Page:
Angular.js: My First Experience

After finishing up two long projects, my next endeavor was to create an app for the localAngular.js airport. They were looking for an app that was fast, small, and would update in real time. Doing a lot of reading on Angular.js recently, I figured it would be a good fit for this project due to the small nature of the app. After doing a few months of development, I wanted to share some of the awesome, and not so awesome, things I ran into while using Angular for this project.

Awesome: Single Object Updates in Array

I created a large grid of data that was a ‘live’ dashboard. Any time someone would update a record anywhere in the app, it had to be reflected in this grid. Speed and  was important. At first, I decided to use just an interval to do a new query to the server every few seconds. That wasn’t ideal because of the time of updating the UI. This would lock the UI thread and while the table was updating, the user couldn’t interact with the page. I decided to give SignalR a try (it was a Web API backend) to do the updates instead. This way the client would only have to update when needed. Come to find out, when a single object is updated, Angular only updated the single object instead of doing the whole list. This was much faster than having the lock the UI for the whole table to draw again.

Not So Awesome: ngResource Query String Data

For the model layer, ngResource seemed like a good fit. At first, all interaction was done with hand crafted AJAX requests using $http, but ngResource replaced most of that custom code. As long as the Web API controllers were made with REST in mind, ngResource would have no problem communicating with them. The issue I was running into is ngResource is putting all the data in the query string. This somewhat goes against the reason of doing a POST or a PUT if it doesn’t include the data in the body of the request. On top of that, Web API was having issues parsing a JSON content type rather than the default. Which I’m lead to believe is more of a Web API configuration issue than a client side issue. I have some solutions lined up that I want to try before I write it off completely, but it’s an interesting issue.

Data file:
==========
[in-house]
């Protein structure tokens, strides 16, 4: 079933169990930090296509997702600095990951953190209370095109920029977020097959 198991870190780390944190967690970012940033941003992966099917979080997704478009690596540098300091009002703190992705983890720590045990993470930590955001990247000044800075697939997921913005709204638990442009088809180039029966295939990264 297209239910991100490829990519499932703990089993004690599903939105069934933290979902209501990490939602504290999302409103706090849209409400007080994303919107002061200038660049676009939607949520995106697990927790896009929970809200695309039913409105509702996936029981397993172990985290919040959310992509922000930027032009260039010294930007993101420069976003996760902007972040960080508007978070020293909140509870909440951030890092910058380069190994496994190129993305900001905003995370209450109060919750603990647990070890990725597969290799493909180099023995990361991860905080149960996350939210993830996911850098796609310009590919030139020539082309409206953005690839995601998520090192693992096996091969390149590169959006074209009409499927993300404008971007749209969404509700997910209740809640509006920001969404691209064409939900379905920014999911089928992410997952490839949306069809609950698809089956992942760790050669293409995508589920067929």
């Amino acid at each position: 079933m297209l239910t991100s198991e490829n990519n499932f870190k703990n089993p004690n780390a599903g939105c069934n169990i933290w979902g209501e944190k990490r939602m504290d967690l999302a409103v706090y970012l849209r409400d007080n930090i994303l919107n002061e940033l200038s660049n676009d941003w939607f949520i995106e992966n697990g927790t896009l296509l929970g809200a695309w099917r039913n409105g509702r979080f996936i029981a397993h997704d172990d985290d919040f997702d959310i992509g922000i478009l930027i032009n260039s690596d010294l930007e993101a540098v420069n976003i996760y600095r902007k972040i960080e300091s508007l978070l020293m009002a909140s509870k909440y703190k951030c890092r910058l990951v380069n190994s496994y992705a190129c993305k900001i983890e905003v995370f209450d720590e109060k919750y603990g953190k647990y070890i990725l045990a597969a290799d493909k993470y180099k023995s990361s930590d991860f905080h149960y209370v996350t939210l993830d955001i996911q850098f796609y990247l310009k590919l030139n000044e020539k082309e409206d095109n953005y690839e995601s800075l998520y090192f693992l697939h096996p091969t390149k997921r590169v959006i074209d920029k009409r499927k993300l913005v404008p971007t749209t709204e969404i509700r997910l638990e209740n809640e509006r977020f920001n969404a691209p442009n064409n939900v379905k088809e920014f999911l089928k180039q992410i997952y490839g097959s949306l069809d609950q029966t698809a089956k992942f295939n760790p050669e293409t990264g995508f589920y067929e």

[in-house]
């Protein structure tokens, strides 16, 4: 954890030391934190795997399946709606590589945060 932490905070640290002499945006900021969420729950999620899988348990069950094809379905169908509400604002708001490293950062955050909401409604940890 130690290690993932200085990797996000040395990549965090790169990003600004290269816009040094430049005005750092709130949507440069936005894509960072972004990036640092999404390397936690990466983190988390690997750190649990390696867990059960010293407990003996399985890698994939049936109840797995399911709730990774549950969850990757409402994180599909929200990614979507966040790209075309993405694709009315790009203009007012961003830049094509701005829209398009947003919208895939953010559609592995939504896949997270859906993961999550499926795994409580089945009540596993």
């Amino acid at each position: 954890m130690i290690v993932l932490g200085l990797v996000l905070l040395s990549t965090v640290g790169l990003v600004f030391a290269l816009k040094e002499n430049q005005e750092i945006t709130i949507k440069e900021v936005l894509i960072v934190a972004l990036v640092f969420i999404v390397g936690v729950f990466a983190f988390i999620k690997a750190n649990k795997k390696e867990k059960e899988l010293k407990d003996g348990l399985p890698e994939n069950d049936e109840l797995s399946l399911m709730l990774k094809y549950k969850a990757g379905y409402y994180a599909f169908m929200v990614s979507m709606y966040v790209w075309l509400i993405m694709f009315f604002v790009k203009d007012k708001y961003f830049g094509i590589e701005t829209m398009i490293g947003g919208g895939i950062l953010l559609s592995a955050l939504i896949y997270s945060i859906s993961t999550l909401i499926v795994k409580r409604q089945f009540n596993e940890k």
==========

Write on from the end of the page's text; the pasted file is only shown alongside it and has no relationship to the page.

Awesome: Encouragement of Refactoring

The blueprint that Angular.js gives front end development encourages refactoring of code. There were numerous times that I was working on a section of the app that started out as functionality in a controller, to having maybe a directive or two, a couple of shared services, and a custom model. This led to logic being more isolated and it became more testable. After doing that a few times, I started to see more of the power Angular can provide. So my advice when is to refactor as much as it seems reasonable. You’ll reap the benefits later on.

Not So Awesome: The Angular.js Docs

I know this is somewhat common knowledge throughout the Angular community, but the docs site does a bad job of pointing you in the right direction. Even the ‘tutorial’ they have on their site is convoluted and doesn’t have a real direction. The API reference feels incomplete. This is the main area Angular can improve the most I feel.

Overall, Angular has been a pleasure to build an app with. Once I learned some of the gotchas and what should go where, it’s a powerful framework. It might be overkill for more simple single page apps, but for something that will require multiple views, a full model layer, and testable, Angular will be go to for now.